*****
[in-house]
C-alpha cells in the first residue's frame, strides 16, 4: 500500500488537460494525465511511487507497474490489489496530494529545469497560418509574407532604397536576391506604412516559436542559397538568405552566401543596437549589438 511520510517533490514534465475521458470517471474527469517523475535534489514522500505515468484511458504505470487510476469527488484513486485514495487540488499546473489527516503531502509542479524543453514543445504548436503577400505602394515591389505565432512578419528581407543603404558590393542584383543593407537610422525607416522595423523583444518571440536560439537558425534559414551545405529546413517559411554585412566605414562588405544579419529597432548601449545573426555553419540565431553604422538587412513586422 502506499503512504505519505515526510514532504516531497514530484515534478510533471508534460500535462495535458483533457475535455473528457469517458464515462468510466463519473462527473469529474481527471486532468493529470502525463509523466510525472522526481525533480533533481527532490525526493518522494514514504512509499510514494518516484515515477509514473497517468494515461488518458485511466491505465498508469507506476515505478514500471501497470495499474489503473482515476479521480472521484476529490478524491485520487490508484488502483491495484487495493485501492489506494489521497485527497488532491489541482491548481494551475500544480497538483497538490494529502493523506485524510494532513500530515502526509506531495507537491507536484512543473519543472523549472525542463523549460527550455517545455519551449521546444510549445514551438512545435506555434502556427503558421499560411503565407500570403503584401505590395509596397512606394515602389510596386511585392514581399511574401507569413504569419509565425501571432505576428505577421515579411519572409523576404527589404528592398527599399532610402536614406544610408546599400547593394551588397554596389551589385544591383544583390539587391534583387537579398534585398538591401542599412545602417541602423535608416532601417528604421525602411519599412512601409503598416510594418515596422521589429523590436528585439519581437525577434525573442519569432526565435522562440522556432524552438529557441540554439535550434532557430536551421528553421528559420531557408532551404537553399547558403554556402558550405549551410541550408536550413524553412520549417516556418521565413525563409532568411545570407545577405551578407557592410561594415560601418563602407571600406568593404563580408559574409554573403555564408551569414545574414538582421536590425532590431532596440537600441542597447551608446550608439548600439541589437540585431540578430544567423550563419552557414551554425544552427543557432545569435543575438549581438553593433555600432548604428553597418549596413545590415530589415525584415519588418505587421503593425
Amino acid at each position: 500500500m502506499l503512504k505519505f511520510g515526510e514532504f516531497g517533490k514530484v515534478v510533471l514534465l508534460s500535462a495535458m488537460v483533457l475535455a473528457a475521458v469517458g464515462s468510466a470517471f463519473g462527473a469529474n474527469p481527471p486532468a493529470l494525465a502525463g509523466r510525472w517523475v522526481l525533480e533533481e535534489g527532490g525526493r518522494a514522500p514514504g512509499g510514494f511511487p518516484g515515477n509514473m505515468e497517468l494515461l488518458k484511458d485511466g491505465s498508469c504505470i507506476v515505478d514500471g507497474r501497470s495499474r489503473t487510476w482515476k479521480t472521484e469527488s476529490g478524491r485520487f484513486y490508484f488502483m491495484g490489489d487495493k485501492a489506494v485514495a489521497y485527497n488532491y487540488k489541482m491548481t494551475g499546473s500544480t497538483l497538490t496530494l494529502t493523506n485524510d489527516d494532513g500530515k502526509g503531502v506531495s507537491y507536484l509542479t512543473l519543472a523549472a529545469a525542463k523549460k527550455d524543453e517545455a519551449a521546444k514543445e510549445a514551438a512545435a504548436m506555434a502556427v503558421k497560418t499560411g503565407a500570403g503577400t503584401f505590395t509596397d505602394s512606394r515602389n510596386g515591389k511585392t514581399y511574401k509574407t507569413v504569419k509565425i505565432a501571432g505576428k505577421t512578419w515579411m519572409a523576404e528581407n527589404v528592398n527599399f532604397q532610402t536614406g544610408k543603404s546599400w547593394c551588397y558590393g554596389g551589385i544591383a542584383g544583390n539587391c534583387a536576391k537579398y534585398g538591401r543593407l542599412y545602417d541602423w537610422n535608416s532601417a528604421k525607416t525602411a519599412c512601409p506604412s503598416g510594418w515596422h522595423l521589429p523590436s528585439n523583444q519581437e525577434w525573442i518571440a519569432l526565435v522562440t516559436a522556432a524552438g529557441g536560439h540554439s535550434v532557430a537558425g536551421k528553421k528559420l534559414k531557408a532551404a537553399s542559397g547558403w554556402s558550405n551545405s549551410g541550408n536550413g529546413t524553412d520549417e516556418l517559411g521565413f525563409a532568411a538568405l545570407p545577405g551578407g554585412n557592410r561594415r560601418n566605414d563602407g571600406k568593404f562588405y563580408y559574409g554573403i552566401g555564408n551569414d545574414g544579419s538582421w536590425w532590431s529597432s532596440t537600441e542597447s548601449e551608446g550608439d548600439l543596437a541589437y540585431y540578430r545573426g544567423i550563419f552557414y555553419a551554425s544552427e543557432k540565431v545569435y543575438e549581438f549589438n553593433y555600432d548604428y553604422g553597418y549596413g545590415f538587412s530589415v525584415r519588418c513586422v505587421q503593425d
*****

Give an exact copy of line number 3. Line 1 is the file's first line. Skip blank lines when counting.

Amino acid at each position: 500500500m502506499l503512504k505519505f511520510g515526510e514532504f516531497g517533490k514530484v515534478v510533471l514534465l508534460s500535462a495535458m488537460v483533457l475535455a473528457a475521458v469517458g464515462s468510466a470517471f463519473g462527473a469529474n474527469p481527471p486532468a493529470l494525465a502525463g509523466r510525472w517523475v522526481l525533480e533533481e535534489g527532490g525526493r518522494a514522500p514514504g512509499g510514494f511511487p518516484g515515477n509514473m505515468e497517468l494515461l488518458k484511458d485511466g491505465s498508469c504505470i507506476v515505478d514500471g507497474r501497470s495499474r489503473t487510476w482515476k479521480t472521484e469527488s476529490g478524491r485520487f484513486y490508484f488502483m491495484g490489489d487495493k485501492a489506494v485514495a489521497y485527497n488532491y487540488k489541482m491548481t494551475g499546473s500544480t497538483l497538490t496530494l494529502t493523506n485524510d489527516d494532513g500530515k502526509g503531502v506531495s507537491y507536484l509542479t512543473l519543472a523549472a529545469a525542463k523549460k527550455d524543453e517545455a519551449a521546444k514543445e510549445a514551438a512545435a504548436m506555434a502556427v503558421k497560418t499560411g503565407a500570403g503577400t503584401f505590395t509596397d505602394s512606394r515602389n510596386g515591389k511585392t514581399y511574401k509574407t507569413v504569419k509565425i505565432a501571432g505576428k505577421t512578419w515579411m519572409a523576404e528581407n527589404v528592398n527599399f532604397q532610402t536614406g544610408k543603404s546599400w547593394c551588397y558590393g554596389g551589385i544591383a542584383g544583390n539587391c534583387a536576391k537579398y534585398g538591401r543593407l542599412y545602417d541602423w537610422n535608416s532601417a528604421k525607416t525602411a519599412c512601409p506604412s503598416g510594418w515596422h522595423l521589429p523590436s528585439n523583444q519581437e525577434w525573442i518571440a519569432l526565435v522562440t516559436a522556432a524552438g529557441g536560439h540554439s535550434v532557430a537558425g536551421k528553421k528559420l534559414k531557408a532551404a537553399s542559397g547558403w554556402s558550405n551545405s549551410g541550408n536550413g529546413t524553412d520549417e516556418l517559411g521565413f525563409a532568411a538568405l545570407p545577405g551578407g554585412n557592410r561594415r560601418n566605414d563602407g571600406k568593404f562588405y563580408y559574409g554573403i552566401g555564408n551569414d545574414g544579419s538582421w536590425w532590431s529597432s532596440t537600441e542597447s548601449e551608446g550608439d548600439l543596437a541589437y540585431y540578430r545573426g544567423i550563419f552557414y555553419a551554425s544552427e543557432k540565431v545569435y543575438e549581438f549589438n553593433y555600432d548604428y553604422g553597418y549596413g545590415f538587412s530589415v525584415r519588418c513586422v505587421q503593425d